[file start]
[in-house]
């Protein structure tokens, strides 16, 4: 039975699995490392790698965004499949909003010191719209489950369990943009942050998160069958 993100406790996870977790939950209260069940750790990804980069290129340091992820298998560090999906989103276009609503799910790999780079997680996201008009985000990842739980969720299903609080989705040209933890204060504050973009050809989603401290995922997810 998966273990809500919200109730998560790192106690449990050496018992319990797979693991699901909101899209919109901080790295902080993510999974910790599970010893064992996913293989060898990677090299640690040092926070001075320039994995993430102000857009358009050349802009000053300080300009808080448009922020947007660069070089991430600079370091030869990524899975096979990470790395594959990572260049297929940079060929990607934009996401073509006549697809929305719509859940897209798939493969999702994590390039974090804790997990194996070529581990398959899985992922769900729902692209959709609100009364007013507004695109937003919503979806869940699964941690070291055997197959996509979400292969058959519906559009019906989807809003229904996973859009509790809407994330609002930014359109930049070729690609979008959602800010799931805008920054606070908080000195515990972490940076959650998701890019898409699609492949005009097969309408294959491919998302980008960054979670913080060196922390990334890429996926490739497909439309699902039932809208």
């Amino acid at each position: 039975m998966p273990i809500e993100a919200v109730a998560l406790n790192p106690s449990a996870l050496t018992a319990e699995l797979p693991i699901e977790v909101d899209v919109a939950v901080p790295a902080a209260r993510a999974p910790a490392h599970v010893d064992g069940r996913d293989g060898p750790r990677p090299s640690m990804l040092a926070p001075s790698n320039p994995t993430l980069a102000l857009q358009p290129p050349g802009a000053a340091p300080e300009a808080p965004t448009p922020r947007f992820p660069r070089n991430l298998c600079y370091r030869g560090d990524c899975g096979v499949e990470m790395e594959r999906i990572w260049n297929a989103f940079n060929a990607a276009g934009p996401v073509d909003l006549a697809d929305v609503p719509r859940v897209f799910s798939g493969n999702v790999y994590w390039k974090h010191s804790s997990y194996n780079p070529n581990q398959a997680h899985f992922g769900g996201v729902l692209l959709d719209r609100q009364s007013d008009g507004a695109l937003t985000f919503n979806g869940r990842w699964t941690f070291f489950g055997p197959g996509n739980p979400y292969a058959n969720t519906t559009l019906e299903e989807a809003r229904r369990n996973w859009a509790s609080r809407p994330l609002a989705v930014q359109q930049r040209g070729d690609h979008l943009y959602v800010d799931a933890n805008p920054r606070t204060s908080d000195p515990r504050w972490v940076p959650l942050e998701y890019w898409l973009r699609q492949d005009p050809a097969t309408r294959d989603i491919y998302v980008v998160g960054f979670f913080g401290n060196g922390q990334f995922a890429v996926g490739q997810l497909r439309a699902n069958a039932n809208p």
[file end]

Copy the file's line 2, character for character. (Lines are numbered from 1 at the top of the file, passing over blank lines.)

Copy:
């Protein structure tokens, strides 16, 4: 039975699995490392790698965004499949909003010191719209489950369990943009942050998160069958 993100406790996870977790939950209260069940750790990804980069290129340091992820298998560090999906989103276009609503799910790999780079997680996201008009985000990842739980969720299903609080989705040209933890204060504050973009050809989603401290995922997810 998966273990809500919200109730998560790192106690449990050496018992319990797979693991699901909101899209919109901080790295902080993510999974910790599970010893064992996913293989060898990677090299640690040092926070001075320039994995993430102000857009358009050349802009000053300080300009808080448009922020947007660069070089991430600079370091030869990524899975096979990470790395594959990572260049297929940079060929990607934009996401073509006549697809929305719509859940897209798939493969999702994590390039974090804790997990194996070529581990398959899985992922769900729902692209959709609100009364007013507004695109937003919503979806869940699964941690070291055997197959996509979400292969058959519906559009019906989807809003229904996973859009509790809407994330609002930014359109930049070729690609979008959602800010799931805008920054606070908080000195515990972490940076959650998701890019898409699609492949005009097969309408294959491919998302980008960054979670913080060196922390990334890429996926490739497909439309699902039932809208």